Detailed account of progress of Anne's illness.
Saturday | 11. oclock
I make two letters for safety. & put the second in at last minute.
First Letter or Page
My own dear. You will have received before this the Electric telegraph message, which I
despatched at 9 this morning.— And it will
have much comforted you.— After the second of yesterdays letters, when D
She keeps the same; just this minute she opened her mouth quite distinctly for
gruel.—& said that is enough.— You would not in the least
recognize her with her poor hard, sharp pinched features; I could only bear to look at
her by forgetting our former dear Annie. There is nothing in common between the
two.— Fanny Henleigh is here most kind of course: she does not think badly of
her looks. How truly kind of her coming— Poor Annie has just said
“Papa” quite distinctly.— Etty is gone with Hannah to London by Cheltenham Coach: (Etty never dreamed of danger to
Annie) on Monday she goes with the others to Leith Hill.— Hensleigh is here on way to Newport.— I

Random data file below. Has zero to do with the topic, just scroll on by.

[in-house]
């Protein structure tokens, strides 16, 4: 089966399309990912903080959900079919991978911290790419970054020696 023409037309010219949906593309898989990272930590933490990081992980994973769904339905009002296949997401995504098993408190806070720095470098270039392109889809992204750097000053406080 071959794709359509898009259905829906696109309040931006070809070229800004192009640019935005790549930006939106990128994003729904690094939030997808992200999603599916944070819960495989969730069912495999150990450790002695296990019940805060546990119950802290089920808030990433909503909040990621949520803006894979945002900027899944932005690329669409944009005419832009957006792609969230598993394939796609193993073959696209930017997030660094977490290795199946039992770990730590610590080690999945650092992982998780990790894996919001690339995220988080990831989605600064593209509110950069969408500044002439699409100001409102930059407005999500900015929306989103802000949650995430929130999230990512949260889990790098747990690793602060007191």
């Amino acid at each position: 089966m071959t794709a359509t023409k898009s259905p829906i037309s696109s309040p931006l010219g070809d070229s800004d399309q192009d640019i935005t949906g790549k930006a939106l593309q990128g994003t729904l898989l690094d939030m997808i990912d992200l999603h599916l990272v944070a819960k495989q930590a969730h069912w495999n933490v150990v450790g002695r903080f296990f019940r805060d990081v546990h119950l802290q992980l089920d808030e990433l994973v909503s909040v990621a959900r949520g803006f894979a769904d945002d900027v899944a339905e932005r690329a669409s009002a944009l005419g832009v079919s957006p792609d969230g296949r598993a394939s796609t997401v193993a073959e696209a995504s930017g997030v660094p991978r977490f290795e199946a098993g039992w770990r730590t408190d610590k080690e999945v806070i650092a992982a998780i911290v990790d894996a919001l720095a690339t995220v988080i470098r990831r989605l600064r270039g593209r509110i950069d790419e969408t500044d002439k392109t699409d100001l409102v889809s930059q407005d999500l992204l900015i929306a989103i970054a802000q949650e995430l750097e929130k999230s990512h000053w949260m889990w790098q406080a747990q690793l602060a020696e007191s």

cannot express how it felt to have hopes last night at
Saturday. | 2. oclock.
We expect D
- f1 1402.f1See letter to Erasmus Alvey Darwin, 19 April 1851.
- f2 1402.f2See the second letter to Emma Darwin, [18 April 1851].
- f3 1402.f3Hannah was a servant of Fanny Mackintosh Wedgwood (see letter from Fanny Mackintosh Wedgwood, 28 [April 1851]).
- f4 1402.f4Leith Hill Place, near Dorking, Surrey, was the home of Caroline and Josiah Wedgwood III. Henrietta Darwin and the children of Fanny Mackintosh Wedgwood stayed there while CD and Fanny nursed Anne in Malvern.
- f5 1402.f5Hensleigh Wedgwood was Emma's brother and Fanny Mackintosh Wedgwood's husband. Fanny remained with CD to help look after Anne. Some nine years previously, when Fanny had been exhausted by her new baby and was nursing Hensleigh Wedgwood through a dangerous illness, Emma had looked after her older children at Down (Wedgwood and Wedgwood 1980, pp. 246–7).